Egypt’s President Abdel Fattah El Sisi has asked the US to help persuade Ethiopia to enter a legally binding agreement on the operation of its hydroelectric dam on the Nile.
Cairo considers the Grand Ethiopian Renaissance Dam to be a threat to its vital share of the Nile's water.
Mr El Sisi made his request to US Secretary of State Antony Blinken when they met on the sidelines of a US-Africa summit in Washington on Wednesday.
“This is a very vital and existential matter to us. And we thank the US for its support and its attention,” Mr El Sisi told Mr Blinken, who had earlier in the week met with Ethiopian Prime Minister Abiy Ahmed.
“Reaching a legally binding agreement can achieve something good in accordance with international standards and norms. We are not asking for anything other than that,” Mr El Sisi said.
“We need your support on this matter.”
Egypt relies on the Nile for almost all of its fresh water needs. It says a reduction in its share of the river’s water could destroy hundreds of thousands of jobs in the agricultural sector and disrupt food supplies to its 104 million people.
Egypt and Sudan, another downstream nation, say Ethiopia should enter a legally binding agreement on the operation and running of the Gerd and on mechanisms for dealing with persistent drought.
The construction of the $4.2bn dam is nearly completed. It is built on the Blue Nile, the river’s main tributary that accounts for more than 85 per cent of the water reaching Egypt.
Ethiopia says the Gerd is a cornerstone of its development and plans to lift millions of its people out of poverty.
Addis Ababa says it prefers an agreement on guidelines on the operation of the dam, rather than a legally binding deal.
It also says the dam would not harm the interests of Egypt and Sudan and could be a source of electricity for its neighbours.
In his meeting with Mr Ahmed, Mr Blinken “emphasised the importance of a diplomatic resolution” on the dam “that would safeguard the interests of all parties”, State Department spokesman Ned Price said.
Mr Abiy has repeatedly stated his wish to see the resumption of talks on the Gerd with Egypt and Sudan. But his government has gone ahead with filling the dam three times since 2020, without giving prior notice to the two downstream nations.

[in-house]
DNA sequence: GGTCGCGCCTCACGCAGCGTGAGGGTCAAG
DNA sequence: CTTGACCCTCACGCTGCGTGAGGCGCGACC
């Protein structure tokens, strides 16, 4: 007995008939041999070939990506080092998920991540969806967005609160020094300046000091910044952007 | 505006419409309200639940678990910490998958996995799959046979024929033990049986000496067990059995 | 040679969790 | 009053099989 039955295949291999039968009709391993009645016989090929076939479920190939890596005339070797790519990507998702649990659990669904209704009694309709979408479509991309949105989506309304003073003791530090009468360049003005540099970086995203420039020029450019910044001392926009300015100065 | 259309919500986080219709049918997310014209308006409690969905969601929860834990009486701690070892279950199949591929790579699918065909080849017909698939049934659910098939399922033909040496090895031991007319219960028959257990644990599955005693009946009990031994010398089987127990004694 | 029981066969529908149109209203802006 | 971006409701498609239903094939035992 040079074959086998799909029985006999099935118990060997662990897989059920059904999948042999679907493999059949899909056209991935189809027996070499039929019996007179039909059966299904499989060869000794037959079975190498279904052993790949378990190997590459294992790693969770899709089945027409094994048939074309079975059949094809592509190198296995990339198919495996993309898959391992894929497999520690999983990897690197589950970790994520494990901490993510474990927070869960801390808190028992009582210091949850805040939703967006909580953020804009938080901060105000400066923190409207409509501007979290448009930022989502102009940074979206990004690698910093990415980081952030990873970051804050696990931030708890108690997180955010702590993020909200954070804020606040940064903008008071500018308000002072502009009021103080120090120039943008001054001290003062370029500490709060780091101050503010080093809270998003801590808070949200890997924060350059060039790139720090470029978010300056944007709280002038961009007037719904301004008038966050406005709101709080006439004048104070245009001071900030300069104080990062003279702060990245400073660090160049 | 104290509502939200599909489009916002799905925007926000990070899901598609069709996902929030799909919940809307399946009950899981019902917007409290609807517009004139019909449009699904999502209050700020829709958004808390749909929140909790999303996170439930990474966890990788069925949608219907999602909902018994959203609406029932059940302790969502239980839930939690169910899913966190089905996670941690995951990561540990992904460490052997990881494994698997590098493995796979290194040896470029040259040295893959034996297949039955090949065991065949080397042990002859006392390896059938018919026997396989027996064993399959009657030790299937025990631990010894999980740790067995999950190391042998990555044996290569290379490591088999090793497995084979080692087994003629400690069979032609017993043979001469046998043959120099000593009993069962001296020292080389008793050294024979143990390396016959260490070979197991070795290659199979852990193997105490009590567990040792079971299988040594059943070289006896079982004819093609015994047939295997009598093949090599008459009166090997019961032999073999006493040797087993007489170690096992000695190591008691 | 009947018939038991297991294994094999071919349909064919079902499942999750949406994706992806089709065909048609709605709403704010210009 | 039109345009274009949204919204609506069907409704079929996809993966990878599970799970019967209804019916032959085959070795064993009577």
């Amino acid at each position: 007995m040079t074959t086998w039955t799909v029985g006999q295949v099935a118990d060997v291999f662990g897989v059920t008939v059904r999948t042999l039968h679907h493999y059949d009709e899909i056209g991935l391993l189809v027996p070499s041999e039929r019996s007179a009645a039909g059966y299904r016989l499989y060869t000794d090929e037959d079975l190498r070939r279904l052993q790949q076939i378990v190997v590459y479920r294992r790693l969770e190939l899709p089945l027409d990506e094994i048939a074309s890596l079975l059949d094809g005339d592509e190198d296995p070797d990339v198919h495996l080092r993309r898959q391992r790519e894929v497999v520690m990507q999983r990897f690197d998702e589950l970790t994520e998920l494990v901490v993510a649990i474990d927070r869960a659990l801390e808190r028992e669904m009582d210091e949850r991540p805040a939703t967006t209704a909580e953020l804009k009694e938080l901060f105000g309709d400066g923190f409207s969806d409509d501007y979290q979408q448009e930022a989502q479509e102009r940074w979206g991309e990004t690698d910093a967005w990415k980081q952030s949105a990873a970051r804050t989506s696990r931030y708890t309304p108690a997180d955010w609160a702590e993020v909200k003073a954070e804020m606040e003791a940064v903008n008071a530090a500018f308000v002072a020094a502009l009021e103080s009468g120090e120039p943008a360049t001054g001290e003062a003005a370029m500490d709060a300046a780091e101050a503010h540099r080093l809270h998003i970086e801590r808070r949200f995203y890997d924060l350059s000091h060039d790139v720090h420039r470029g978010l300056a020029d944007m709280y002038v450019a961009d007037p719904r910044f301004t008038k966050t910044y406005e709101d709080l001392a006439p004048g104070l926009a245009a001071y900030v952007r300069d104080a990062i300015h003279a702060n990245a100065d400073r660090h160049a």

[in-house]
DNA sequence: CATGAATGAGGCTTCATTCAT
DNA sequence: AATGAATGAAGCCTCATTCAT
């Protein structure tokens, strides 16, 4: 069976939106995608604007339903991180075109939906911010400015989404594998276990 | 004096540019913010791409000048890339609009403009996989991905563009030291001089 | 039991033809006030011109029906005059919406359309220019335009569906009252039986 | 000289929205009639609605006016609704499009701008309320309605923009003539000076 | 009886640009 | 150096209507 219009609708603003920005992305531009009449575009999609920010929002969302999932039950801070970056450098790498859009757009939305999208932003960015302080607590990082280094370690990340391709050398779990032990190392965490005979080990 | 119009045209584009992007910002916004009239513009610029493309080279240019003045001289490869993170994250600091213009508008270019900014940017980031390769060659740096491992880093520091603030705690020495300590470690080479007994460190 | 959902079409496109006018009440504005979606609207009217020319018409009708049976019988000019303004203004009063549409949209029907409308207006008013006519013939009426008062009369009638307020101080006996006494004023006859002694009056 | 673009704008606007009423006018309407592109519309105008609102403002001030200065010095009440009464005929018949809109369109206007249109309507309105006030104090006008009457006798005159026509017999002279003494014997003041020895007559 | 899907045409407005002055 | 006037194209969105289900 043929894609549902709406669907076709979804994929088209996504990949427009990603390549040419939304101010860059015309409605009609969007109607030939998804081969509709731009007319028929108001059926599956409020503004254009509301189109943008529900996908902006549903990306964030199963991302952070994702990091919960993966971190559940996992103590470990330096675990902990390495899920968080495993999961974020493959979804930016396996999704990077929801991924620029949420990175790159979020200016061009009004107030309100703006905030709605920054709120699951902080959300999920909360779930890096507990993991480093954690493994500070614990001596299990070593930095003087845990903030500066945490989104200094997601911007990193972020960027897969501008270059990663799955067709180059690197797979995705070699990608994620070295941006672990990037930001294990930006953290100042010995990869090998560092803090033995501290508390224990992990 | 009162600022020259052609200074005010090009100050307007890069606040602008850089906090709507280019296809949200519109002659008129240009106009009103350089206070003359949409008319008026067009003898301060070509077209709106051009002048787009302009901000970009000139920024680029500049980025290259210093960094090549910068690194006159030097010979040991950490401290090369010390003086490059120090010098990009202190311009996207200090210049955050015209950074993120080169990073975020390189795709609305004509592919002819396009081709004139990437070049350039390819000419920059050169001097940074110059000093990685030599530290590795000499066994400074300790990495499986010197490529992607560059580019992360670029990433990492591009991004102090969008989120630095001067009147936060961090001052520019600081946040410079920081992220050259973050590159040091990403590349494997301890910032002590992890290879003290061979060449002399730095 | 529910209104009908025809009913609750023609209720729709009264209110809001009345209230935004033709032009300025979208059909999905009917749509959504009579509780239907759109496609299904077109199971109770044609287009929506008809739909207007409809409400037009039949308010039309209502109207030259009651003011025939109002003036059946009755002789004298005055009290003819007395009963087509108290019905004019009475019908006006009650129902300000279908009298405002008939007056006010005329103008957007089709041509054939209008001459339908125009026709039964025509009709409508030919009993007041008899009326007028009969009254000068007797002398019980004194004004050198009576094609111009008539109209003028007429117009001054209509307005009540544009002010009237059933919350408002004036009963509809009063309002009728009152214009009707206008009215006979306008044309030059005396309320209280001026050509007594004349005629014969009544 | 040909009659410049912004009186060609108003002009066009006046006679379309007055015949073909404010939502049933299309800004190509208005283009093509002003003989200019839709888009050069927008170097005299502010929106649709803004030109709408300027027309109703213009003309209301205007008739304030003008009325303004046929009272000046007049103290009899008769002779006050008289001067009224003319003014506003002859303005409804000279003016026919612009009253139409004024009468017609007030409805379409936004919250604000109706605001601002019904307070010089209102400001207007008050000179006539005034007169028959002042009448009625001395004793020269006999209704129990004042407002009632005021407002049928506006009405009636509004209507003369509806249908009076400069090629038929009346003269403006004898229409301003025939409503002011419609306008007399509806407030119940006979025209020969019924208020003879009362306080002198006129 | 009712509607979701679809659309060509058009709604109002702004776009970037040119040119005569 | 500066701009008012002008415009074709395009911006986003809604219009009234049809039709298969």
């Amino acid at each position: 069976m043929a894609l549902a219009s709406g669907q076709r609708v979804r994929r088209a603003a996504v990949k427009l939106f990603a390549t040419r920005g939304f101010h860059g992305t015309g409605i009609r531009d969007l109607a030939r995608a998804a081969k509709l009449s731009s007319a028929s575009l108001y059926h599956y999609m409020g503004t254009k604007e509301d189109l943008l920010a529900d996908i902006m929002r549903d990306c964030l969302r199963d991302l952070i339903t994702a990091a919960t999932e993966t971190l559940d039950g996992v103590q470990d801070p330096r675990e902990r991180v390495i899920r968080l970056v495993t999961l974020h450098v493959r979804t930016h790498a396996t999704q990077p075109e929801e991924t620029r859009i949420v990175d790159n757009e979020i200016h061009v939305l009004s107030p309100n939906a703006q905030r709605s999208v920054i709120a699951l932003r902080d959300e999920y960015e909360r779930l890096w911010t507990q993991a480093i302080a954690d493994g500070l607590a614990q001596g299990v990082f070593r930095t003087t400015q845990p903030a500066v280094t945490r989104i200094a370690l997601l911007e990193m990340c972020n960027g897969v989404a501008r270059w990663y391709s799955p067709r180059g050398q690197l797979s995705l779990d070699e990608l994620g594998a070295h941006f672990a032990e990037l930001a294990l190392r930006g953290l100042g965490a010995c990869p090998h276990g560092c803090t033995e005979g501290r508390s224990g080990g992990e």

The three nations last held talks on the dam in April last year in the Democratic Republic of the Congo, hosted by the African Union. Ethiopia rejected proposals by Sudan and Egypt for the involvement of the US, EU and the World Bank in the talks as mediators.
The former US administration under Donald Trump had sought to mediate on the issue and cut off aid to Ethiopia in 2020 after it refused to sign an agreement reached after months of talks in Washington.
President Joe Biden's administration has taken a more low-key approach, not linking Ethiopian aid to the issue.
However, US relations with Ethiopia soured over concerns about rights abuses in the offensive Addis Ababa launched against rebels in the northern Tigray region in November 2020.
Mr El Sisi has raised the Gerd dispute with virtually every western leader he has met over the past two or three years, seeking to build an international consensus in support of Cairo’s case.
He has also stated his appreciation of Ethiopia's development needs, offering Egyptian technical assistance to Addis Ababa and emphasising that diplomacy as the only way to resolve the dispute.
Egypt has spent billions of dollars in recent years on desalination projects and water recycling.